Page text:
As Firefighter Elvis Hernandez put on his gear and climbed into Engine 96 on the afternoon of November 8, little did he know he would be one of the first to arrive on the scene of the largest wildfire in Los Angeles County’s history – the Woolsey Fire.
“When we stepped out of the engine we were slammed with 30 mph wind gusts,” Hernandez said. “Flames were everywhere. Combined with the wind, we knew this fire was going to be big.”
Hernandez and his crew responded to the fire at Susana Field Laboratory site, more commonly known as “Rocketdyne,” from Chatsworth’s Fire Station (FS) 96. They quickly extended more than 800 feet of hose line through the rocky hills and brush to combat the fire as it was driven west by the wind. Equipment provided by other agencies throughout the day allowed the hose line to ultimately extend to 1,600 feet.
“We were on the fire for 12 hours before we finally headed home,” Hernandez said. “Once we got back, we started getting things ready for the next shift in case they got called back out…and they did.”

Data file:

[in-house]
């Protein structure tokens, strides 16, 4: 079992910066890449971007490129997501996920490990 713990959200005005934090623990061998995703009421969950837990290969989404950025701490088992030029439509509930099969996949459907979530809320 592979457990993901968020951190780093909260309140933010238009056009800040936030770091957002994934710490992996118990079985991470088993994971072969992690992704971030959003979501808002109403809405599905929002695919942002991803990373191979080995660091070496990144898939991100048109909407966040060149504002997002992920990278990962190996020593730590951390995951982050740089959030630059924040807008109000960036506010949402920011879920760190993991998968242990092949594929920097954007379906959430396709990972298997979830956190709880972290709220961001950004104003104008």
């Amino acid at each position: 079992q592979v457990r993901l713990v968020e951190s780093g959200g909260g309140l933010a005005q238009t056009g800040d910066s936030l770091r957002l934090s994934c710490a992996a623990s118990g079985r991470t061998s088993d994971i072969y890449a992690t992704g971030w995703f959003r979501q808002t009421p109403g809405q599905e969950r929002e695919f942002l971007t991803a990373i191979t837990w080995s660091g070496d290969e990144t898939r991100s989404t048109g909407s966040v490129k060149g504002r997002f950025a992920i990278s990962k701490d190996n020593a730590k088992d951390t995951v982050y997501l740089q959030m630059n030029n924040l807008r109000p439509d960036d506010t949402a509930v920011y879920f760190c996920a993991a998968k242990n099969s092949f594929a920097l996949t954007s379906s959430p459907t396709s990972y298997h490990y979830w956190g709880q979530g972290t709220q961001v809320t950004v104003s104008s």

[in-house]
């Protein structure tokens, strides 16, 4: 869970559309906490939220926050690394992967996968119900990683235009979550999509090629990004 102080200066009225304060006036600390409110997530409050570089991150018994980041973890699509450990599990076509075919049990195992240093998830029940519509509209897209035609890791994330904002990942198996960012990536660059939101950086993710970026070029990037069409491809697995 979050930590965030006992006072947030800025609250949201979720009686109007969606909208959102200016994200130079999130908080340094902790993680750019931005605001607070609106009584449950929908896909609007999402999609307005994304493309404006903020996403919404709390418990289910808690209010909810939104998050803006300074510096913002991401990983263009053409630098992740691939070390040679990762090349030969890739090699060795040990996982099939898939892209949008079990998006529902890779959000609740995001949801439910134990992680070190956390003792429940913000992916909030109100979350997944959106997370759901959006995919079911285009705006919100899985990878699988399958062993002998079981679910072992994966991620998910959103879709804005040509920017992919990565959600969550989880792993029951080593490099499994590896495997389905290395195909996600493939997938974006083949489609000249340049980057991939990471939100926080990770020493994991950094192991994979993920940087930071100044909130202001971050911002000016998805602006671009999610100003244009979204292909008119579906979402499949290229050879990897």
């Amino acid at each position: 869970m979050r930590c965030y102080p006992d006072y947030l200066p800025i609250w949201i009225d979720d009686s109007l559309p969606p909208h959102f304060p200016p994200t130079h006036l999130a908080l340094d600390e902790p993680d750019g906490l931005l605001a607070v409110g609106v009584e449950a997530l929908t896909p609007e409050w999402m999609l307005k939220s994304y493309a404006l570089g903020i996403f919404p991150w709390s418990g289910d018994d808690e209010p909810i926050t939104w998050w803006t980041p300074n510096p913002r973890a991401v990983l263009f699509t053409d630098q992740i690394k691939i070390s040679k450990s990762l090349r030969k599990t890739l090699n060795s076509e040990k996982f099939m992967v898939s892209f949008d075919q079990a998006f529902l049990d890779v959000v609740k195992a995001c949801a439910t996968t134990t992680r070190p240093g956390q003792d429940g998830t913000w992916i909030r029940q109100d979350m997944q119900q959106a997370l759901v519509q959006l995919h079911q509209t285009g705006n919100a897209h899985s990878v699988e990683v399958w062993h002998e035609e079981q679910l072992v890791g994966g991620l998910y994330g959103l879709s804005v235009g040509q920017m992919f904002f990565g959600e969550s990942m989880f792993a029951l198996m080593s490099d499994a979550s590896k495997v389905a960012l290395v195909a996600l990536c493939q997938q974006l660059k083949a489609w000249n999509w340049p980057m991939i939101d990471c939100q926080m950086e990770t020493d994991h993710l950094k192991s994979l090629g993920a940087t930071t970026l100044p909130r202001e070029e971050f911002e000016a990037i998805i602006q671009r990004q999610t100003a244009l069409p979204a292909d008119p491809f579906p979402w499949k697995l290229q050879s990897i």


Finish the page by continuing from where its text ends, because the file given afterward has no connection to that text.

Over the next two days Hernandez could see the towering column of smoke in the distance as he worked other duties at FS 96. He recalls how much it meant when members of the community stopped by the station to donate food and other supplies to say thank you. Later Hernandez was on his way to the Rocky Peak Fire that quickly closed the 118 freeway and threatened homes in Simi Valley. Upon their arrival, he and his crew quickly engaged in structure protection of the houses closest to the fire.
“There was so much smoke coming down the hills, there was a time I couldn’t see people in front of me,” Hernandez said. “We laid our hoses out and started moving backyard furniture in case the fire got close.”
Helicopters from the LAFD and other agencies managed to halt the flames about 200 feet away from the homes. While the bulk of the fire was stopped, Hernandez and his crew stayed vigilant and doused hotspots throughout the afternoon.
From fighting brush fires, responding to medical calls or helping the community in other ways, Hernandez has always had a passion to serve as a first responder. He was inspired to join the fire service after watching firefighter/paramedics save his little brother who had accidentally cut his forehead open 16 years ago.